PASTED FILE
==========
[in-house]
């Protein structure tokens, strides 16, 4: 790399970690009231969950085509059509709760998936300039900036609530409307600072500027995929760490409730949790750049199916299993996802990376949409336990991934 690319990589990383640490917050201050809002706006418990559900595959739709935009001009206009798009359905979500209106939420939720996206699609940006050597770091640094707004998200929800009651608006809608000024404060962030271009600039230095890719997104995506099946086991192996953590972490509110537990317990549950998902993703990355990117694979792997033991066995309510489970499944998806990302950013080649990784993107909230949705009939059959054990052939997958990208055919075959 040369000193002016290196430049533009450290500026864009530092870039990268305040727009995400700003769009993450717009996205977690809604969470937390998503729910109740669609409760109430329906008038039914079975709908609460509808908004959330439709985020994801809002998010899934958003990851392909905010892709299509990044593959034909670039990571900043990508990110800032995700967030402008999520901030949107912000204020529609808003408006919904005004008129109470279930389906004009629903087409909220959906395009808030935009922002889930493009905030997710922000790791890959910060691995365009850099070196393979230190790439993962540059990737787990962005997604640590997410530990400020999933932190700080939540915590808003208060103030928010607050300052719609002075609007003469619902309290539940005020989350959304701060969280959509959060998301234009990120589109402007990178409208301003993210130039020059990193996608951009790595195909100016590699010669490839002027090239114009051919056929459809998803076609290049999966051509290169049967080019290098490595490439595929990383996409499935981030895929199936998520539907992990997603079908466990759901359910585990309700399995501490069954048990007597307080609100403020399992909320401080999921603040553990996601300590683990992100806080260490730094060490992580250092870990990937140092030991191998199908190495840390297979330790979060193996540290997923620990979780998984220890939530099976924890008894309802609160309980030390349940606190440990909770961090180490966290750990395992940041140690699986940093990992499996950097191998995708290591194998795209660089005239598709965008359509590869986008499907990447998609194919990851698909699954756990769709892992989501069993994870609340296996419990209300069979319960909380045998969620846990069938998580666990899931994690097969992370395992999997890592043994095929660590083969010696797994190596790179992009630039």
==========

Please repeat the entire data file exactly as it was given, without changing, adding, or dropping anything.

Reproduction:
[in-house]
């Protein structure tokens, strides 16, 4: 790399970690009231969950085509059509709760998936300039900036609530409307600072500027995929760490409730949790750049199916299993996802990376949409336990991934 690319990589990383640490917050201050809002706006418990559900595959739709935009001009206009798009359905979500209106939420939720996206699609940006050597770091640094707004998200929800009651608006809608000024404060962030271009600039230095890719997104995506099946086991192996953590972490509110537990317990549950998902993703990355990117694979792997033991066995309510489970499944998806990302950013080649990784993107909230949705009939059959054990052939997958990208055919075959 040369000193002016290196430049533009450290500026864009530092870039990268305040727009995400700003769009993450717009996205977690809604969470937390998503729910109740669609409760109430329906008038039914079975709908609460509808908004959330439709985020994801809002998010899934958003990851392909905010892709299509990044593959034909670039990571900043990508990110800032995700967030402008999520901030949107912000204020529609808003408006919904005004008129109470279930389906004009629903087409909220959906395009808030935009922002889930493009905030997710922000790791890959910060691995365009850099070196393979230190790439993962540059990737787990962005997604640590997410530990400020999933932190700080939540915590808003208060103030928010607050300052719609002075609007003469619902309290539940005020989350959304701060969280959509959060998301234009990120589109402007990178409208301003993210130039020059990193996608951009790595195909100016590699010669490839002027090239114009051919056929459809998803076609290049999966051509290169049967080019290098490595490439595929990383996409499935981030895929199936998520539907992990997603079908466990759901359910585990309700399995501490069954048990007597307080609100403020399992909320401080999921603040553990996601300590683990992100806080260490730094060490992580250092870990990937140092030991191998199908190495840390297979330790979060193996540290997923620990979780998984220890939530099976924890008894309802609160309980030390349940606190440990909770961090180490966290750990395992940041140690699986940093990992499996950097191998995708290591194998795209660089005239598709965008359509590869986008499907990447998609194919990851698909699954756990769709892992989501069993994870609340296996419990209300069979319960909380045998969620846990069938998580666990899931994690097969992370395992999997890592043994095929660590083969010696797994190596790179992009630039």